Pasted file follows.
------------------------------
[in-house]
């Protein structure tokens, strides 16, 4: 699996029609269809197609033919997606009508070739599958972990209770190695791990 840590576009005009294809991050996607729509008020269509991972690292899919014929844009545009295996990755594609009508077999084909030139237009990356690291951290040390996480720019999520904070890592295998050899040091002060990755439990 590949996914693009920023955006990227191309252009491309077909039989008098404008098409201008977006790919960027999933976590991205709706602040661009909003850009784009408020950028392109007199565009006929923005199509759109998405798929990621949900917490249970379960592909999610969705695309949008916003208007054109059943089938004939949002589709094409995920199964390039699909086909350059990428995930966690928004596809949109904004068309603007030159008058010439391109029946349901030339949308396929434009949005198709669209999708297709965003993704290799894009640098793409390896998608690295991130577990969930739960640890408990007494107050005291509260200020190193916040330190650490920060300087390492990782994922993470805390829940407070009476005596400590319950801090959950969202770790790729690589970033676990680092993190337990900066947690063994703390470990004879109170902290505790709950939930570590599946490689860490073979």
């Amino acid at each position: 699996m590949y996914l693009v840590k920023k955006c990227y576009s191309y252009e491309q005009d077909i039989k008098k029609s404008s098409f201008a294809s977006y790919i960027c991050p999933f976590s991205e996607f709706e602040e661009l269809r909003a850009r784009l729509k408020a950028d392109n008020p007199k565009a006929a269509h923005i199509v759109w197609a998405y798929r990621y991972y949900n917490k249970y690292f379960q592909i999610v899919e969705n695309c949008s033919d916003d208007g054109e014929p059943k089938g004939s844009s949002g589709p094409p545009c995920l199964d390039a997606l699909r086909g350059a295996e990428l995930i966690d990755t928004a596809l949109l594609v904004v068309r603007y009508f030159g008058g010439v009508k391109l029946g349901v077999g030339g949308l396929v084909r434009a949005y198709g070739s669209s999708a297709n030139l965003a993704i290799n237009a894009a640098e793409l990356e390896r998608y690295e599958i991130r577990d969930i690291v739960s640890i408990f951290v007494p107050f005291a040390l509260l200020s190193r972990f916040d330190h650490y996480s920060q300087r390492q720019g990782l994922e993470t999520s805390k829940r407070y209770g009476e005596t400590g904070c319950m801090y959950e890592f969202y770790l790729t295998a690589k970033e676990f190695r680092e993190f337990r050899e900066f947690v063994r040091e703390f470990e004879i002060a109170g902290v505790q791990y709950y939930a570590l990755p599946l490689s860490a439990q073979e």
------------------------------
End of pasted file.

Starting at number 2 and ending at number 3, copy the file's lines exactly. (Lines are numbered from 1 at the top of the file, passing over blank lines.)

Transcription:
């Protein structure tokens, strides 16, 4: 699996029609269809197609033919997606009508070739599958972990209770190695791990 840590576009005009294809991050996607729509008020269509991972690292899919014929844009545009295996990755594609009508077999084909030139237009990356690291951290040390996480720019999520904070890592295998050899040091002060990755439990 590949996914693009920023955006990227191309252009491309077909039989008098404008098409201008977006790919960027999933976590991205709706602040661009909003850009784009408020950028392109007199565009006929923005199509759109998405798929990621949900917490249970379960592909999610969705695309949008916003208007054109059943089938004939949002589709094409995920199964390039699909086909350059990428995930966690928004596809949109904004068309603007030159008058010439391109029946349901030339949308396929434009949005198709669209999708297709965003993704290799894009640098793409390896998608690295991130577990969930739960640890408990007494107050005291509260200020190193916040330190650490920060300087390492990782994922993470805390829940407070009476005596400590319950801090959950969202770790790729690589970033676990680092993190337990900066947690063994703390470990004879109170902290505790709950939930570590599946490689860490073979």
């Amino acid at each position: 699996m590949y996914l693009v840590k920023k955006c990227y576009s191309y252009e491309q005009d077909i039989k008098k029609s404008s098409f201008a294809s977006y790919i960027c991050p999933f976590s991205e996607f709706e602040e661009l269809r909003a850009r784009l729509k408020a950028d392109n008020p007199k565009a006929a269509h923005i199509v759109w197609a998405y798929r990621y991972y949900n917490k249970y690292f379960q592909i999610v899919e969705n695309c949008s033919d916003d208007g054109e014929p059943k089938g004939s844009s949002g589709p094409p545009c995920l199964d390039a997606l699909r086909g350059a295996e990428l995930i966690d990755t928004a596809l949109l594609v904004v068309r603007y009508f030159g008058g010439v009508k391109l029946g349901v077999g030339g949308l396929v084909r434009a949005y198709g070739s669209s999708a297709n030139l965003a993704i290799n237009a894009a640098e793409l990356e390896r998608y690295e599958i991130r577990d969930i690291v739960s640890i408990f951290v007494p107050f005291a040390l509260l200020s190193r972990f916040d330190h650490y996480s920060q300087r390492q720019g990782l994922e993470t999520s805390k829940r407070y209770g009476e005596t400590g904070c319950m801090y959950e890592f969202y770790l790729t295998a690589k970033e676990f190695r680092e993190f337990r050899e900066f947690v063994r040091e703390f470990e004879i002060a109170g902290v505790q791990y709950y939930a570590l990755p599946l490689s860490a439990q073979e």